If A Judge Says Don’t Post, Don’t Post

Digital Law, Defamation

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DATE PUBLISHED: February 11, 2020

Recently an individual was ordered to pay $357,000 in compensation to a caravan company for Facebook posts, and after failing to abide by the Courts order was sanctioned with 200 hours of community service for continuing to post.  

In July 2019 a campervan company called Bruder Expedition Pty Ltd (“Bruder”) sought an injunction against Ms Tracy Leigh from restraining from publishing by any means what so ever any statements, comments or images in relation to the products sold by Bruder.

The decision of the Queensland District Court discussed a number of publications that Ms Leigh had already placed upon a Facebook group called ‘Lemon Caravans & RVs in Aus’. By and large these posts were in relation to complaints about products of Bruder that were allegedly defective, unsafe and of a poor quality.

The Court ultimately ordered that Ms Leigh be, until a trial, restrained from publishing any statements, comments or images by any means whatsoever including on the Facebook page.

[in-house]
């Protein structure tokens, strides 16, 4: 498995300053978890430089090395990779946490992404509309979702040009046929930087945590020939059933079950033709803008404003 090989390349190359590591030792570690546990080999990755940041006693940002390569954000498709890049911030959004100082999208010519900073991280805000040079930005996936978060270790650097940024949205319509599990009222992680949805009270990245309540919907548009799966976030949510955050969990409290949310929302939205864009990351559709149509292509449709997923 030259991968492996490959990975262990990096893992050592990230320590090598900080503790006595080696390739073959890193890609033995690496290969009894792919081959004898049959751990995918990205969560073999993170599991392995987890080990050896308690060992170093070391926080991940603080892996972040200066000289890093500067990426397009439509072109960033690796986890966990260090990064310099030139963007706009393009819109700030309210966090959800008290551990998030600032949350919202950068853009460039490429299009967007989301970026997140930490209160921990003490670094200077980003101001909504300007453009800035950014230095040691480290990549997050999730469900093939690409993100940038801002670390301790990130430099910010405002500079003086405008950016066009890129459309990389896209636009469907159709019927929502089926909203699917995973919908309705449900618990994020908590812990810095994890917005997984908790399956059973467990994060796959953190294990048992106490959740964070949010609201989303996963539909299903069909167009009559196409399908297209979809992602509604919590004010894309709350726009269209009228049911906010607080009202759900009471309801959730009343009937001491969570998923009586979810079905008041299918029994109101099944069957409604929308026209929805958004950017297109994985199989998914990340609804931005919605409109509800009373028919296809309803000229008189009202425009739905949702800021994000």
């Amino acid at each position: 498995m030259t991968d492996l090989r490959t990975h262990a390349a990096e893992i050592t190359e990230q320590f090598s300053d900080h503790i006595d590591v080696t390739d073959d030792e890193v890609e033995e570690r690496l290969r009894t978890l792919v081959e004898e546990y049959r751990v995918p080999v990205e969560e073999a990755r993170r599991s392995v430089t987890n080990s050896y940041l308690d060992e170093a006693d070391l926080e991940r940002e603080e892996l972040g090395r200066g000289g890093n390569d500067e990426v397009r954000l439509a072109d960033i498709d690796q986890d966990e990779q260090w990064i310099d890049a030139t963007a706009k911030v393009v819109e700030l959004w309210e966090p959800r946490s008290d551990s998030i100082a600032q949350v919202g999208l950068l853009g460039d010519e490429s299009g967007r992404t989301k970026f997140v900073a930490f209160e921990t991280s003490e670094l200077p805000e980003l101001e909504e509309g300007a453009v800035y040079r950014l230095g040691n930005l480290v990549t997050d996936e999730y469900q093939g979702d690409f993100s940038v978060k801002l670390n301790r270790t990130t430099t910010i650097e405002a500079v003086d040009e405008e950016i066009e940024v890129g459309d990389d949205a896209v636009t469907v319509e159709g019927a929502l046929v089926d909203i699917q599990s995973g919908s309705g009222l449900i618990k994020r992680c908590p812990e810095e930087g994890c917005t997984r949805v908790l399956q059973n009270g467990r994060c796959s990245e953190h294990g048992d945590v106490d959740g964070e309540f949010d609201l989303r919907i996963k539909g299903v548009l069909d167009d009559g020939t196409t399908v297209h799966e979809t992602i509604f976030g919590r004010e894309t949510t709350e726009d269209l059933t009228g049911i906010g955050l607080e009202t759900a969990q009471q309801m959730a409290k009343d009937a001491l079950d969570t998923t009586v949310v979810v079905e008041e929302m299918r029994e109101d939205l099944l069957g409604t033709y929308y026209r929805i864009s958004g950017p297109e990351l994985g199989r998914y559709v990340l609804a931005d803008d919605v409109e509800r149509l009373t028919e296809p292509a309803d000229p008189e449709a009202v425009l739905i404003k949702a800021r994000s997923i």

On 1 November 2019 a jury found that Ms Leigh had published injurious falsehoods against Bruder which caused Bruder actual loss amounting to $357,000, which the Court ordered Ms Leigh pay to Bruder. The Court also ordered a continuation of the restraint against Ms Leigh in publishing comments, images or statements in relation to Bruder within the Facebook page or in any other manner.

Nevertheless and despite the order and that injunction, Ms Leigh continued to post upon the Lemon Caravans & RVs in Aus Facebook page including reproducing communications from Bruder’s solicitors.

Ultimately Court upon application by Bruder found Ms Leigh in contempt of court. Her Honour Judge Sheridan DCJ ordered Ms Leigh to undertake 200 hours of community service together with an order for costs against her.

Court orders are no trivial thing. Court orders cut through to social media and the online world. If there is an injunction or order taken out against an individual then must be compliance, or else contempt proceedings will result.

This decision is surely going to be replicated in the near future as we continue to see social media become more involved and intersect with actions for deformation and injurious falsehood. Whatever the future may hold, one thing is sure; if a Court orders you not to post, don’t post.

The decision of the Queensland District Court in relation to the contempt proceedings can be found here

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